Monday, October 5, 2009

A look at Blizzard’s new website

A couple of days ago Blizzard launched a new corporate website. While the looks are fine – bluish, shiny, polished, better looking than the WoW community site, I wasn’t equally impressed by the content. I don’t think it’s to ask too much to expect a website to be fresh and up-to-date at the point of its launch.

Take Blizzard Insider for instance, the official newsletter. The last issue published is from March. Not exactly what you could expect. The podcast is slightly better, but is still dated July, when the discussion was about the new Coliseum instance. You would have expected another one to come out by now, marketing Cataclysm.

The truth is that if you want to keep yourself updated about game changes you’re way better off listening to fan podcasts such as WoW Insider Show and Twisted Nether.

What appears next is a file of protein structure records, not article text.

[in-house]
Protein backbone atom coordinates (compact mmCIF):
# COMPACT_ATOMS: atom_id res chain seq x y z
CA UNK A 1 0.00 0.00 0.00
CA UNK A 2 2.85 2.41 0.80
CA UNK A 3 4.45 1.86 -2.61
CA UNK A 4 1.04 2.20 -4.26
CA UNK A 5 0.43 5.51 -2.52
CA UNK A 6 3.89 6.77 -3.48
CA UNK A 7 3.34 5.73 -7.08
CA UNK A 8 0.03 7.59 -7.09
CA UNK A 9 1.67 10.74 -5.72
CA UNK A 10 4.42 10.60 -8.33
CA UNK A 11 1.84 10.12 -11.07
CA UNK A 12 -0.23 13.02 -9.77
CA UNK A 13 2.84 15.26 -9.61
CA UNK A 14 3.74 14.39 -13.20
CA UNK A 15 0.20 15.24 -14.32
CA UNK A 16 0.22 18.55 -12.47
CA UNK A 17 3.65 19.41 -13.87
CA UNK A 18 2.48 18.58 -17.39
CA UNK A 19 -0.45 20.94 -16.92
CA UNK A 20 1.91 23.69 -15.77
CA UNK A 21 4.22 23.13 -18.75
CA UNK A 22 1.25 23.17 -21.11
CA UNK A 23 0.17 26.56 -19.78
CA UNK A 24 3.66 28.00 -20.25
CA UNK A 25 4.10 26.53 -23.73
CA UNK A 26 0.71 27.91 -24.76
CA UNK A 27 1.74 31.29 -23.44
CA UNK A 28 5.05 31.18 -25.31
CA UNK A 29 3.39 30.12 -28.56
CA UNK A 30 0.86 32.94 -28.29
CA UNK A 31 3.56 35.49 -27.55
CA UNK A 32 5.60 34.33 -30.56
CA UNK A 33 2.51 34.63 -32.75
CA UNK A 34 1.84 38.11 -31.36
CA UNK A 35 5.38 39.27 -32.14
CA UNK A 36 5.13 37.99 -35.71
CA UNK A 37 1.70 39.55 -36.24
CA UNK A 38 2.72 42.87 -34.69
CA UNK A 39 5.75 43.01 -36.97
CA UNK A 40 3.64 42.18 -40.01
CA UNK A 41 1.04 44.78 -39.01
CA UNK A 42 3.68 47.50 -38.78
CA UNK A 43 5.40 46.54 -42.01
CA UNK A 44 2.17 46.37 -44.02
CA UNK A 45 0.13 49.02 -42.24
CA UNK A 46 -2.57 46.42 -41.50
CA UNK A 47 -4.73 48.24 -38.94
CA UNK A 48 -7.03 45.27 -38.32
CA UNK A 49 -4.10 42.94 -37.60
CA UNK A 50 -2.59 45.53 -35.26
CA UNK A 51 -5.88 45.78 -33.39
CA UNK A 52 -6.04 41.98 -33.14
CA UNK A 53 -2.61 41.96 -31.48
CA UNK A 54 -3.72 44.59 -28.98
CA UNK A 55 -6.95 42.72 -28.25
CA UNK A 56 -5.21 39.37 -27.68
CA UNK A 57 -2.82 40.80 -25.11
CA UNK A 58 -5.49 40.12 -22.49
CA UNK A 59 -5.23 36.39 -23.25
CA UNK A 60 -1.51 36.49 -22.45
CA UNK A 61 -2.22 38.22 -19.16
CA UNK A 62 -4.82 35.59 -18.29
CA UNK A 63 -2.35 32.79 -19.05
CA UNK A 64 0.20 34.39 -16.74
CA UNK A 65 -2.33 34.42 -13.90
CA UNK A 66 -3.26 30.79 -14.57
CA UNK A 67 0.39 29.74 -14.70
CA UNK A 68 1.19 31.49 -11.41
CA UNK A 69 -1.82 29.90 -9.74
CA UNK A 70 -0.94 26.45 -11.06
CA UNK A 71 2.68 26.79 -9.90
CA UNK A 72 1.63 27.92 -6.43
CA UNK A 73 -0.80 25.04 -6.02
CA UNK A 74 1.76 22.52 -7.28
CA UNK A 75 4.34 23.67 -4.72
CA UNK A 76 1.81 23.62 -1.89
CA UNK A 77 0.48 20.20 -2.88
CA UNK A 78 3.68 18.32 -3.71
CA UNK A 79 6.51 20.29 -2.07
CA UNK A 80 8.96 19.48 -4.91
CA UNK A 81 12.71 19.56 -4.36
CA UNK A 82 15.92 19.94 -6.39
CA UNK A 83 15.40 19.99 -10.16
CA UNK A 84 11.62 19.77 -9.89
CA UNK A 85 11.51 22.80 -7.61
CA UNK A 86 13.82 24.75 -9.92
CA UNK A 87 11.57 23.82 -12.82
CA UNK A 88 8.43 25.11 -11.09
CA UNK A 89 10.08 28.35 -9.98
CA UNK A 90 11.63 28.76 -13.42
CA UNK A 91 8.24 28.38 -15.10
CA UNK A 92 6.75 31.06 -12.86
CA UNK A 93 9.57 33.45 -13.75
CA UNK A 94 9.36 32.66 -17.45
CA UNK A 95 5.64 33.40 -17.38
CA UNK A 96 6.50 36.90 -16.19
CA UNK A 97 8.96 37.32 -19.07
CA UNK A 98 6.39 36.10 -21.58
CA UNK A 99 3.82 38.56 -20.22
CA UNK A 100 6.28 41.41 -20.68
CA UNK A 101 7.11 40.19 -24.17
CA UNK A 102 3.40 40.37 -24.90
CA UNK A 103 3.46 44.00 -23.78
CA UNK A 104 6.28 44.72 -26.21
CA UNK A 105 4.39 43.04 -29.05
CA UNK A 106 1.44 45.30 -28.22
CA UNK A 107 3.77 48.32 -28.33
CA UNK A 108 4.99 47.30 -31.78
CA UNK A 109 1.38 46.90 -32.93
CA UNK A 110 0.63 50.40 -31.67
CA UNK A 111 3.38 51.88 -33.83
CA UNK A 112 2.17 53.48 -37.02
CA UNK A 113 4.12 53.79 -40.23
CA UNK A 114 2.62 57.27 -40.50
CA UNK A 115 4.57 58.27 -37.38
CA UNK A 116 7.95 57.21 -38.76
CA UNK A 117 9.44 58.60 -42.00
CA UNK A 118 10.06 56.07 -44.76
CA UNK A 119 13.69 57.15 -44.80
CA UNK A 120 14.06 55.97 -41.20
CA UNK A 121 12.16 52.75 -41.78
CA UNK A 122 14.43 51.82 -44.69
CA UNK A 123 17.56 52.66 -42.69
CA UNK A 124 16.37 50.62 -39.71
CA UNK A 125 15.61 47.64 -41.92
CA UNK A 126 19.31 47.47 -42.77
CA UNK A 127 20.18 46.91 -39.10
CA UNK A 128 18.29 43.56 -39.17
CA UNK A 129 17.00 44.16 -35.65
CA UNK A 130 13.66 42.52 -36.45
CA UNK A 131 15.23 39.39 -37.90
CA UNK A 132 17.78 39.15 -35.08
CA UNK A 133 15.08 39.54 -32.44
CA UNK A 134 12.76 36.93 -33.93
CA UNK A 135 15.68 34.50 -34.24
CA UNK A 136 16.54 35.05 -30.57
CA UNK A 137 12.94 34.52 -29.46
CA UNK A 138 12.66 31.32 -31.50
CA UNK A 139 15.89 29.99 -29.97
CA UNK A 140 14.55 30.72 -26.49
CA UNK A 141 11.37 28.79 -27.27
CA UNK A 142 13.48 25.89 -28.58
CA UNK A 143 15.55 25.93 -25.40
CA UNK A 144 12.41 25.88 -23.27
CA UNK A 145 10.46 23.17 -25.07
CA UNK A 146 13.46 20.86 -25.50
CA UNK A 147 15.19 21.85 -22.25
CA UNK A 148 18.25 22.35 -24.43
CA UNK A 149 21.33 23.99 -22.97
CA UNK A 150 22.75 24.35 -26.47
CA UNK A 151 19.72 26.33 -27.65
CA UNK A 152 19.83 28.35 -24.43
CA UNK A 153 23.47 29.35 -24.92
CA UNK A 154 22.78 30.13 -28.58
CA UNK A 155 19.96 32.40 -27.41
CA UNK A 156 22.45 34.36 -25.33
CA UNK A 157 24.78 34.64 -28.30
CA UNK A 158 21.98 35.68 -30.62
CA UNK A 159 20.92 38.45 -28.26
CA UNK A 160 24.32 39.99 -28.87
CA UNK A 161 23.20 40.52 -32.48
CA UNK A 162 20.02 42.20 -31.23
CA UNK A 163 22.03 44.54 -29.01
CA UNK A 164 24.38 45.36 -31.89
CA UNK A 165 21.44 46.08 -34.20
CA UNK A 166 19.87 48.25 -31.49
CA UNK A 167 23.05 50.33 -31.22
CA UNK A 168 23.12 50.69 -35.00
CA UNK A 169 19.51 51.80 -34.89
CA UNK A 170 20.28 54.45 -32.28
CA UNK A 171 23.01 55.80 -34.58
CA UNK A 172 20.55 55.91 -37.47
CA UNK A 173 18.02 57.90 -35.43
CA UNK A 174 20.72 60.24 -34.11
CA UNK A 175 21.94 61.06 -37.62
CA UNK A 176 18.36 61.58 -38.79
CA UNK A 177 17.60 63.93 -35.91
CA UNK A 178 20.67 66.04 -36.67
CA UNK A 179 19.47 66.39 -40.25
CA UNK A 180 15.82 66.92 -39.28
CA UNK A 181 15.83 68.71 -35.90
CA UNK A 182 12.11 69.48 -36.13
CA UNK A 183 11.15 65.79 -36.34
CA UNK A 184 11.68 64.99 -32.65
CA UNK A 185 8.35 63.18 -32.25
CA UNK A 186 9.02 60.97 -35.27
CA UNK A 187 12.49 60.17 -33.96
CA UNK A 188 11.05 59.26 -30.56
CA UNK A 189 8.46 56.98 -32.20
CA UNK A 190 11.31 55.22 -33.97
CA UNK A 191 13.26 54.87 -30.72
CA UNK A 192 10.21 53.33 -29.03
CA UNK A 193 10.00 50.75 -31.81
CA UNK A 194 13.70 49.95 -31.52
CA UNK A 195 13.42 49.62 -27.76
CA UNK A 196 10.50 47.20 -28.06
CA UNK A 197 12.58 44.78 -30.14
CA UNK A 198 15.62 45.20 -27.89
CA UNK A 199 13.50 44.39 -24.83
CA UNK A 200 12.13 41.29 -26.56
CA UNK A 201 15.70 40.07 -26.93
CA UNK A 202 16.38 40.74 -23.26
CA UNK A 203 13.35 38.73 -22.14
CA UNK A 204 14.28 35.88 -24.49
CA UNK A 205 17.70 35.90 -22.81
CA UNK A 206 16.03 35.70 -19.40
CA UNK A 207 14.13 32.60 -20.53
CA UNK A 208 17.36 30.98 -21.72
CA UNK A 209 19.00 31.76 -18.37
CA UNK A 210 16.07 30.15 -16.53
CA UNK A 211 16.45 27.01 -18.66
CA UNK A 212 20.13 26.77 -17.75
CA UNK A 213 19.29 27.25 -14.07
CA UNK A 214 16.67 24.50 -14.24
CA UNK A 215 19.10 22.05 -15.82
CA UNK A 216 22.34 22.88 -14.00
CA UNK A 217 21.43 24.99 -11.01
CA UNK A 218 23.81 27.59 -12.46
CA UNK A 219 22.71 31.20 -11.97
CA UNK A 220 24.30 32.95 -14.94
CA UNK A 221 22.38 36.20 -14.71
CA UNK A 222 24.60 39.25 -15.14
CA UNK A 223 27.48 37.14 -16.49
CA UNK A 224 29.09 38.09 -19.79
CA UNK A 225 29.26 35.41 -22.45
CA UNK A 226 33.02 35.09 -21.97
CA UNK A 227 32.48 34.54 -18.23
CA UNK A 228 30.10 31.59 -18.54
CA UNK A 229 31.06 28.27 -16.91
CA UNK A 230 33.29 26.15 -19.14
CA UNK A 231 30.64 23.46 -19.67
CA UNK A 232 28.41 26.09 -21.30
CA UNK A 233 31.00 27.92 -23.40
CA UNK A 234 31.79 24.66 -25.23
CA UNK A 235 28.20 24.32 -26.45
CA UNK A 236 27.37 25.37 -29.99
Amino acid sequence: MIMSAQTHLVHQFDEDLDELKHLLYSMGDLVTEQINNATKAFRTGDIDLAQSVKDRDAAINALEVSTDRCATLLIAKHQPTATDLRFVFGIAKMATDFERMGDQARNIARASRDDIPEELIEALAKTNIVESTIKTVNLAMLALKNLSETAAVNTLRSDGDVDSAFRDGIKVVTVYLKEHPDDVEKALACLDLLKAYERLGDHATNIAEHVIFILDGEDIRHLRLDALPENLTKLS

Another embarrassing corner of the site is the press center. The last press release is dated July 22. Seriously, hasn’t anything of importance happened since then? Like… Blizzcon? Expansion plans? There probably were press releases included in the mega sized press kit (300 mb), which I really don’t bother to upload to my computer. But those releases should have been published straight off as well, for easy access and the possibility to find it in searches.

Mission statement